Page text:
Background: In most years, Florida begins harvest in November, and continues to pick through the entire winter, but volumes drop off as temperatures cool down in late Dec/early Jan. But, as temperatures begin to warm again in the 2nd half of January, picking resumes, and by early Feb this region of the country can be picking excellent volumes BEFORE VALENTINE’S DAY. Unfortunately, the crop did not resume production until about Valentine’s Day, and did not “get going” until the second half of February. RECORD heat in Nov 2015, as well as a very warm December, contributed to the lateness of this year’s strawberry crop in Florida. The extreme heat that occurred in Florida last Nov/Dec ultimately served to delay the crop’s fruiting season by about 2 weeks. It is very interesting note how this heat coincided with the crop’s pre-bloom period.
It turns out that our region is about to (rapidly) transition from pre-bloom to bloom stage, and I am relating this year’s Florida strawberry crop story to make the point that warm to very hot temperatures can potentially interfere with the pre-bloom/early bloom crop stages.
Strawberries do best under MILD temperatures in the pre-bloom and bloom period. NOT temperatures in the 80s and 90s. If by leaving row covers in place this week you are elevating temperatures (beneath the covers) into the 90s, I would pull them off!
In some seasons, like last year, I understand the importance of pushing a strawberry crop by leaving row covers “on” in the month March when the month of February is unseasonably cold. But, that did not happen this year.
We actually had some pretty decent growing degree day accumulations for the month of Feb this year by comparison to 2015. Later this week I will share some exact growing degree day information for the strawberry crop at Clayton, but what I am seeing right now is a crop that is advancing nicely. In other words, I believe we are on a very good ripening schedule for the 2016 berry season.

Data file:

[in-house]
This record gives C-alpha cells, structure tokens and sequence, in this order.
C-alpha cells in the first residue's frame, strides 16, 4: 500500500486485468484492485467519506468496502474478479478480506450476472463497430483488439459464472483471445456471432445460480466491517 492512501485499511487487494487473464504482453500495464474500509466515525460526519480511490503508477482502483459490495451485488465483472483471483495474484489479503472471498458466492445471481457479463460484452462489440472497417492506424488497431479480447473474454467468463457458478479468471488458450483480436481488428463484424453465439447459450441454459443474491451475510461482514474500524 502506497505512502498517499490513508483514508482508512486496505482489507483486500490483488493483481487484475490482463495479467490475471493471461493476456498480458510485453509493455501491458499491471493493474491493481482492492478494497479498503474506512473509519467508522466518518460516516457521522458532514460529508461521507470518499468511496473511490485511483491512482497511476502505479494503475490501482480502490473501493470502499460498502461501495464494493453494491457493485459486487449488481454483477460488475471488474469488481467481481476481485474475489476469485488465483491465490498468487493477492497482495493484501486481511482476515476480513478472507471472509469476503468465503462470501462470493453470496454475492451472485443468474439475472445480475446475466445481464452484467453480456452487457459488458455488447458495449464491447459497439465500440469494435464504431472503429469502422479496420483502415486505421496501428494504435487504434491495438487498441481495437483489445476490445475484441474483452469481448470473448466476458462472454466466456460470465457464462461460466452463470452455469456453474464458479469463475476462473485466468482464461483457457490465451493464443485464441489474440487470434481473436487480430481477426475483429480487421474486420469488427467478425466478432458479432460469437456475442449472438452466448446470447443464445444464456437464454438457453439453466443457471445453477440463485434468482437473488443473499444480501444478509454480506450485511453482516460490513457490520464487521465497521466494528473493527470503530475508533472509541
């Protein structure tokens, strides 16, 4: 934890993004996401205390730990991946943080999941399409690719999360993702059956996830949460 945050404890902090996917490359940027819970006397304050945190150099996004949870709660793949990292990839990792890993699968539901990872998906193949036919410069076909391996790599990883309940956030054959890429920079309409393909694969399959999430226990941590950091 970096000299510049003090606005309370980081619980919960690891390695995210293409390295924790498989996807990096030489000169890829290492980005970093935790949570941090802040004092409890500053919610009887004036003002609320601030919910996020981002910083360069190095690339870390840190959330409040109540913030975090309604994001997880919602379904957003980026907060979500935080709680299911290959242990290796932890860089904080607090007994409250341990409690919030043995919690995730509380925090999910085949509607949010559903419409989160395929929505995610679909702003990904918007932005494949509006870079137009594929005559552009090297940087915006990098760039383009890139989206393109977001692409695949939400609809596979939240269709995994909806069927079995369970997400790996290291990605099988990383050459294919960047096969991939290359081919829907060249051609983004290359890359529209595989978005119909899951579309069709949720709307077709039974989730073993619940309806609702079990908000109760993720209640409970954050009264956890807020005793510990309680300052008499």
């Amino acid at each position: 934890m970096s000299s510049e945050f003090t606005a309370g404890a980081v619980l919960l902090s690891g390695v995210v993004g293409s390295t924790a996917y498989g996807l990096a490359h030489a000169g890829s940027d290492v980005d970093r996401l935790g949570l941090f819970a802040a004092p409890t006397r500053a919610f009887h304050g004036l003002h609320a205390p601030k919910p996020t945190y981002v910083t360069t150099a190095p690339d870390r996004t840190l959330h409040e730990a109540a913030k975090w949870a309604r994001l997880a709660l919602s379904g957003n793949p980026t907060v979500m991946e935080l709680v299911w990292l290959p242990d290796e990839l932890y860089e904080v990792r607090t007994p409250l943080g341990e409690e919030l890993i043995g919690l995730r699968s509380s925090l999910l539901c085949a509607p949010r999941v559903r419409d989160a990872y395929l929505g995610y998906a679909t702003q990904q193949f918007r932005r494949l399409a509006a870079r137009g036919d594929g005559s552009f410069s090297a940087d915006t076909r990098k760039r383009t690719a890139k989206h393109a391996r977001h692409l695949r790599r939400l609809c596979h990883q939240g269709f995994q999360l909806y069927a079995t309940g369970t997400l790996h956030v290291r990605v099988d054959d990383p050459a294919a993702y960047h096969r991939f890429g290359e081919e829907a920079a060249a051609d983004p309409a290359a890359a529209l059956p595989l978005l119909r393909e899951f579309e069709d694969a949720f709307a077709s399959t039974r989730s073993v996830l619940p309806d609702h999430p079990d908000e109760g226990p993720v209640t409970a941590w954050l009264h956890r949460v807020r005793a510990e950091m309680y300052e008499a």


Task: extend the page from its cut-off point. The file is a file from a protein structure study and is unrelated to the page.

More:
Grower reports on crop stage today: (please send your crop reports to share with other growers)
1. Sandhills, NC
SC and Camarosa are about 80% average of “one” open viable (live) bloom. More emerged buds on Sweet Charlie than other two varieties. Chandlers are about 50% one viable open bloom. Thanks.
2. Foothills, SC:
Our season (Camarosa) appears to be far ahead of a normal year – possibly two weeks ahead. Our Chandlers may be more in line with a normal year. We will begin fertilization this week and make our first spray as well. Rains are coming in for the weekend, so we’re gonna shoot for a botrytis spray on Friday on the Cams.
Also, everyone down here that cleaned up in early-mid February are now seeing more dead foliage due the freezes since then. Of course it isn’t as bad as it was, but still a fair amount of damaged foliage. I don’t think anyone is going back a second time to clean. Eric Hunter, Easley
My reaction on “clean up” operations:
PLEASE BE VERY CAREFUL WITH “BRUSHING PLANTS” ONCE THEY HAVE BROKEN DORMANCY. ONCE THAT DORMANCY IS BROKEN, IT IS VERY DIFFICULT TO DO A CLEAN UP OPERATION WITHOUT CAUSING INJURY TO THE PLANT.
Fig. 3. This plant has broken its dormancy (note the center of the plant where new leaves are emerging), and once this occurs it becomes increasingly difficult to do a “clean up.” Field sanitation operations normally require brushing the plant, and this brushing can injure newly emerging leaves. The heat this week will close the window for field sanitation for the 2015-2016 crop.